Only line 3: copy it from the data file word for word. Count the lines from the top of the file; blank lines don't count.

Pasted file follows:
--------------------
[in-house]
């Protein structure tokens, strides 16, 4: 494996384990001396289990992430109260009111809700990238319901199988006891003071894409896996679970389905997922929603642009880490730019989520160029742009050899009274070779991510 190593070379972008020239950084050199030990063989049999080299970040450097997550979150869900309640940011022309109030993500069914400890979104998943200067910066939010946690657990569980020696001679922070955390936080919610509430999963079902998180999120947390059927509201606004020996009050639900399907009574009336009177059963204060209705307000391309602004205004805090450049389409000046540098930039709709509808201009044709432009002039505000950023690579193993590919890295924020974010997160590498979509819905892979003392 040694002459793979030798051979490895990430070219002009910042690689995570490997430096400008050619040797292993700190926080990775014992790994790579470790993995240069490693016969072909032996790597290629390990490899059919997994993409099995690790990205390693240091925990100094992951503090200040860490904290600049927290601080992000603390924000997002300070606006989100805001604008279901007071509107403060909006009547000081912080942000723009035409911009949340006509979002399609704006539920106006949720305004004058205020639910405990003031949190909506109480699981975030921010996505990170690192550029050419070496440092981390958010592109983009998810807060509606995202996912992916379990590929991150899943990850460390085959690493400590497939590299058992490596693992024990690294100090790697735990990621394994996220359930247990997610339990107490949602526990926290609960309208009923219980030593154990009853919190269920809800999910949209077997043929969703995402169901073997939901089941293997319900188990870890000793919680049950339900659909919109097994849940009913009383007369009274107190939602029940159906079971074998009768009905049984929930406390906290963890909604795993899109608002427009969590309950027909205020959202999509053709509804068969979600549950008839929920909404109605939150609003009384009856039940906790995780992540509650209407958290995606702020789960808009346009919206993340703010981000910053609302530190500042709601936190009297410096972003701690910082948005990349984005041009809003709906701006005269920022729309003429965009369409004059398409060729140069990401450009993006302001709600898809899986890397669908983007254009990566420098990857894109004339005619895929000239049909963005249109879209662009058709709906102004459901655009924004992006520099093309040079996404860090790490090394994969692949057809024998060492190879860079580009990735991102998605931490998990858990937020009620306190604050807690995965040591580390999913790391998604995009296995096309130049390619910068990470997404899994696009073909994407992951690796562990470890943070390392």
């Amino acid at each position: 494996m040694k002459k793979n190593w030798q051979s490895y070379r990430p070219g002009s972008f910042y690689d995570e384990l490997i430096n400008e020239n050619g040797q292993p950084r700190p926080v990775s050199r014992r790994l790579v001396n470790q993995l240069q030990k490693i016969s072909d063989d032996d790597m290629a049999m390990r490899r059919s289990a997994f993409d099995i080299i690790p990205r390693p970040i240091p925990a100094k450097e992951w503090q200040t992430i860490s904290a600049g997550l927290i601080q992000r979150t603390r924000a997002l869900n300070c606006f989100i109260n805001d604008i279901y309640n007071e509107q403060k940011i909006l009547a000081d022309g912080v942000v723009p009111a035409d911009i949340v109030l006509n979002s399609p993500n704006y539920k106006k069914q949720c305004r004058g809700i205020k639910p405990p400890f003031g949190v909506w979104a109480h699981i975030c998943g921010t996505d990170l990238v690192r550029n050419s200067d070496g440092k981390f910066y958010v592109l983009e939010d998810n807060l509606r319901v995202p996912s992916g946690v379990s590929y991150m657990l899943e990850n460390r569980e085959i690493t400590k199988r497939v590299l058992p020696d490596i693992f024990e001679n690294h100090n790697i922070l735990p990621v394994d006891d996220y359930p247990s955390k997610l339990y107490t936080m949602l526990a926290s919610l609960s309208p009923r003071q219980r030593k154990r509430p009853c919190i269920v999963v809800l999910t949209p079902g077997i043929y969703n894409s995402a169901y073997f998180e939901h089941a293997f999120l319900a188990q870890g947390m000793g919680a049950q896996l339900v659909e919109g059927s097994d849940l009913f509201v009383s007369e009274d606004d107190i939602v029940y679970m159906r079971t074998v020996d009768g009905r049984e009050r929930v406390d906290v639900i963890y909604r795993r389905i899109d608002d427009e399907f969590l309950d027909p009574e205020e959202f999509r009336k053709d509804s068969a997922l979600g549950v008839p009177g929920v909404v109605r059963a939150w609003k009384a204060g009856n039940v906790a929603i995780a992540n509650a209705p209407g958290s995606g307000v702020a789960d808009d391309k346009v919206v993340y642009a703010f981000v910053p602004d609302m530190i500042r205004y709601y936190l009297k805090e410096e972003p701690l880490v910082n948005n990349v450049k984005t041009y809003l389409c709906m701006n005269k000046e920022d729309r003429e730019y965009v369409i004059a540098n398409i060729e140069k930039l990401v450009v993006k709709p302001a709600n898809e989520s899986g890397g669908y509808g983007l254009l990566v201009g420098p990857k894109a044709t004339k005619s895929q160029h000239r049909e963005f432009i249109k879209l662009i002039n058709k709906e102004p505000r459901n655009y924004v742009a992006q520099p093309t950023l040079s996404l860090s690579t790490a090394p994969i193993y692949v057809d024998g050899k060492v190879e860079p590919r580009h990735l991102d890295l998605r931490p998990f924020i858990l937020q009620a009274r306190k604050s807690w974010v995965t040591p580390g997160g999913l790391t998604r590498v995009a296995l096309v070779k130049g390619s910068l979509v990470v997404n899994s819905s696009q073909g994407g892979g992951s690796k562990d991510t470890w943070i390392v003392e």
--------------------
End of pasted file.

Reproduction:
């Amino acid at each position: 494996m040694k002459k793979n190593w030798q051979s490895y070379r990430p070219g002009s972008f910042y690689d995570e384990l490997i430096n400008e020239n050619g040797q292993p950084r700190p926080v990775s050199r014992r790994l790579v001396n470790q993995l240069q030990k490693i016969s072909d063989d032996d790597m290629a049999m390990r490899r059919s289990a997994f993409d099995i080299i690790p990205r390693p970040i240091p925990a100094k450097e992951w503090q200040t992430i860490s904290a600049g997550l927290i601080q992000r979150t603390r924000a997002l869900n300070c606006f989100i109260n805001d604008i279901y309640n007071e509107q403060k940011i909006l009547a000081d022309g912080v942000v723009p009111a035409d911009i949340v109030l006509n979002s399609p993500n704006y539920k106006k069914q949720c305004r004058g809700i205020k639910p405990p400890f003031g949190v909506w979104a109480h699981i975030c998943g921010t996505d990170l990238v690192r550029n050419s200067d070496g440092k981390f910066y958010v592109l983009e939010d998810n807060l509606r319901v995202p996912s992916g946690v379990s590929y991150m657990l899943e990850n460390r569980e085959i690493t400590k199988r497939v590299l058992p020696d490596i693992f024990e001679n690294h100090n790697i922070l735990p990621v394994d006891d996220y359930p247990s955390k997610l339990y107490t936080m949602l526990a926290s919610l609960s309208p009923r003071q219980r030593k154990r509430p009853c919190i269920v999963v809800l999910t949209p079902g077997i043929y969703n894409s995402a169901y073997f998180e939901h089941a293997f999120l319900a188990q870890g947390m000793g919680a049950q896996l339900v659909e919109g059927s097994d849940l009913f509201v009383s007369e009274d606004d107190i939602v029940y679970m159906r079971t074998v020996d009768g009905r049984e009050r929930v406390d906290v639900i963890y909604r795993r389905i899109d608002d427009e399907f969590l309950d027909p009574e205020e959202f999509r009336k053709d509804s068969a997922l979600g549950v008839p009177g929920v909404v109605r059963a939150w609003k009384a204060g009856n039940v906790a929603i995780a992540n509650a209705p209407g958290s995606g307000v702020a789960d808009d391309k346009v919206v993340y642009a703010f981000v910053p602004d609302m530190i500042r205004y709601y936190l009297k805090e410096e972003p701690l880490v910082n948005n990349v450049k984005t041009y809003l389409c709906m701006n005269k000046e920022d729309r003429e730019y965009v369409i004059a540098n398409i060729e140069k930039l990401v450009v993006k709709p302001a709600n898809e989520s899986g890397g669908y509808g983007l254009l990566v201009g420098p990857k894109a044709t004339k005619s895929q160029h000239r049909e963005f432009i249109k879209l662009i002039n058709k709906e102004p505000r459901n655009y924004v742009a992006q520099p093309t950023l040079s996404l860090s690579t790490a090394p994969i193993y692949v057809d024998g050899k060492v190879e860079p590919r580009h990735l991102d890295l998605r931490p998990f924020i858990l937020q009620a009274r306190k604050s807690w974010v995965t040591p580390g997160g999913l790391t998604r590498v995009a296995l096309v070779k130049g390619s910068l979509v990470v997404n899994s819905s696009q073909g994407g892979g992951s690796k562990d991510t470890w943070i390392v003392e």